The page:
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Rome, Milan Latest Big Cities to Curb Cars to Cut Pollution

Delhi also set to join growing club.

by on Dec.24, 2015

A blanket of smog over the Eternal City. Photo courtesy: the Sustainable Cities Collective.

Facing worsening pollution problems during an unusual warm, dry December, officials in Rome and Milan have ordered temporary automotive bans next week.

The two Italian cities join a fast-growing club with more and more of the world’s major metropolitan areas ordering drastic steps to deal with air quality issues. Beijing and several other Chinese cities have included automobiles in new restrictions triggered by air pollution red alerts, and the Indian capital of Delhi is debating its own automotive restrictions.

Clear the Air!

Roman officials were already debating limits on traffic in the city, especially on its famous Via dei Fori Imperiali, the route running by the Colosseum. But they are now enacting broader, if temporary, restrictions to cope with what the Associated Press is describing as “eye-stinging, throat-irritating air.”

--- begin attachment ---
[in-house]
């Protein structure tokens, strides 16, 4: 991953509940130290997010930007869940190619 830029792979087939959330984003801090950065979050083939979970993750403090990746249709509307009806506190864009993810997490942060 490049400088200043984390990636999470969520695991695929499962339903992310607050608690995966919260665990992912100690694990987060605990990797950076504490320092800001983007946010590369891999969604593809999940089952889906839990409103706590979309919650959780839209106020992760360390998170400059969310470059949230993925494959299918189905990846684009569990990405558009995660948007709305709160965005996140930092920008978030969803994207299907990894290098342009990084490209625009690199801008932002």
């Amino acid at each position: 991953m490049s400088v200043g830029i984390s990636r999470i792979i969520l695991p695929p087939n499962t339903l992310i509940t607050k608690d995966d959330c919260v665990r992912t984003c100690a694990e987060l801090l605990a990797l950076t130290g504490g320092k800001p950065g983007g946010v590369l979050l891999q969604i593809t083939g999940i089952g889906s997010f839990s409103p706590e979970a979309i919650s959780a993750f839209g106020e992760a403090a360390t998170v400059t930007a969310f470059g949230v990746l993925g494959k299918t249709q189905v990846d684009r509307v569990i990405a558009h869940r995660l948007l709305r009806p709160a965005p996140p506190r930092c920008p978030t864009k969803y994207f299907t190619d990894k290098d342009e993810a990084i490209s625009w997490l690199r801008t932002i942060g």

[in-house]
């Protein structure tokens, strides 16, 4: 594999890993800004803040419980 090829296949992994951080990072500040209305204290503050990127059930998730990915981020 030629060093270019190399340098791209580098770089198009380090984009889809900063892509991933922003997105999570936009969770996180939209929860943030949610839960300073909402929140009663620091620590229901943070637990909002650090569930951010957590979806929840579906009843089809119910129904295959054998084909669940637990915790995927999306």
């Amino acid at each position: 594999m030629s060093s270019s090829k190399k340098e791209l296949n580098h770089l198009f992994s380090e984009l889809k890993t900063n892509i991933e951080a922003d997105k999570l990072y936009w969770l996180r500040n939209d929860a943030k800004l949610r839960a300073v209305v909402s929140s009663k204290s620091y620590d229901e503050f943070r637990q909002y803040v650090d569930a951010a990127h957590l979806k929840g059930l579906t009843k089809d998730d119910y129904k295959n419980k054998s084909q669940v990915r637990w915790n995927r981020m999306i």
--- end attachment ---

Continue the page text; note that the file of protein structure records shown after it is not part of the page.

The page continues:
Traffic Jams Tied to Wide Range of Health Problems in Young and Old

New studies link high exhaust levels to everything from autism to Alzheimers.

by on Nov.10, 2011

Is traffic a major health hazard?

Anyone who has ever spent an hour creeping ever so slowly forward in a seemingly endless traffic jam knows what such tie-ups can do to your blood pressure – but a series of recent studies suggest that the increased exhaust that congestion creates can create serious health issues not only for motorists but those living nearby a highway.

Studies from places as far-flung as Boston and Beijing show that such heavily polluted air may be linked to brain inflammation similar to what is seen in elderly Alzheimer’s patients, while children born to mothers who lived close to major roads were twice as likely to suffer from autism.

“There is real cause for concern,” Annette Kirshner, a neurochemist at the National Institute of Environmental Health Science, told the Wall Street Journal, though she cautioned that with much of the new research yet to be confirmed – or fully understood – “we ought to proceed with caution.”

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But there is little doubt the new research is worrisome — and may lend support to those who are calling for a widespread switch from the internal combustion engine to alternative power systems such as battery-electric vehicles, or BEVs.

Among the newer studies, researchers have found: